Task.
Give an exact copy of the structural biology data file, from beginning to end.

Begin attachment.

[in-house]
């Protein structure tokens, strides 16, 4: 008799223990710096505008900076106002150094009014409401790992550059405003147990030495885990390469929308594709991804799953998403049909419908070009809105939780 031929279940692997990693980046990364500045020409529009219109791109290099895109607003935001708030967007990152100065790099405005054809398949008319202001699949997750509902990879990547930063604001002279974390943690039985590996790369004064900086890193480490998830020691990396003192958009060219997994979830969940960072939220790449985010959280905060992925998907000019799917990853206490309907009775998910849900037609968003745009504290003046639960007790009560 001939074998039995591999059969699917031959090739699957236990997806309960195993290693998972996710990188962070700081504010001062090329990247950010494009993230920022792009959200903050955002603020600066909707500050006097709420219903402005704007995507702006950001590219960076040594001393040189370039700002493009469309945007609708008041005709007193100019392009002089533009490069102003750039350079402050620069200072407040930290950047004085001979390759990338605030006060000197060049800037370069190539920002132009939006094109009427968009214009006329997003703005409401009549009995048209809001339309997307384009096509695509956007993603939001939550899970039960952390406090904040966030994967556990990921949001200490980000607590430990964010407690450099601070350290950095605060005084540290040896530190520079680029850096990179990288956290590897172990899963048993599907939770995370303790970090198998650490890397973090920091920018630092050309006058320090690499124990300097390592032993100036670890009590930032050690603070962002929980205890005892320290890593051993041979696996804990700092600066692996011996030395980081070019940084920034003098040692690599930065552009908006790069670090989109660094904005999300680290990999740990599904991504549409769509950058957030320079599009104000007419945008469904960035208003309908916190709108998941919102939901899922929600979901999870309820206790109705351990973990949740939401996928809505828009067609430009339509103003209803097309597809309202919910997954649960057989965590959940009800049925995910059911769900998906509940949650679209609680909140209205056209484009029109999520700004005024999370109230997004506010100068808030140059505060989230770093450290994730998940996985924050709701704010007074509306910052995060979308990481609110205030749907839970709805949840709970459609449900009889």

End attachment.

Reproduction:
[in-house]
């Protein structure tokens, strides 16, 4: 008799223990710096505008900076106002150094009014409401790992550059405003147990030495885990390469929308594709991804799953998403049909419908070009809105939780 031929279940692997990693980046990364500045020409529009219109791109290099895109607003935001708030967007990152100065790099405005054809398949008319202001699949997750509902990879990547930063604001002279974390943690039985590996790369004064900086890193480490998830020691990396003192958009060219997994979830969940960072939220790449985010959280905060992925998907000019799917990853206490309907009775998910849900037609968003745009504290003046639960007790009560 001939074998039995591999059969699917031959090739699957236990997806309960195993290693998972996710990188962070700081504010001062090329990247950010494009993230920022792009959200903050955002603020600066909707500050006097709420219903402005704007995507702006950001590219960076040594001393040189370039700002493009469309945007609708008041005709007193100019392009002089533009490069102003750039350079402050620069200072407040930290950047004085001979390759990338605030006060000197060049800037370069190539920002132009939006094109009427968009214009006329997003703005409401009549009995048209809001339309997307384009096509695509956007993603939001939550899970039960952390406090904040966030994967556990990921949001200490980000607590430990964010407690450099601070350290950095605060005084540290040896530190520079680029850096990179990288956290590897172990899963048993599907939770995370303790970090198998650490890397973090920091920018630092050309006058320090690499124990300097390592032993100036670890009590930032050690603070962002929980205890005892320290890593051993041979696996804990700092600066692996011996030395980081070019940084920034003098040692690599930065552009908006790069670090989109660094904005999300680290990999740990599904991504549409769509950058957030320079599009104000007419945008469904960035208003309908916190709108998941919102939901899922929600979901999870309820206790109705351990973990949740939401996928809505828009067609430009339509103003209803097309597809309202919910997954649960057989965590959940009800049925995910059911769900998906509940949650679209609680909140209205056209484009029109999520700004005024999370109230997004506010100068808030140059505060989230770093450290994730998940996985924050709701704010007074509306910052995060979308990481609110205030749907839970709805949840709970459609449900009889």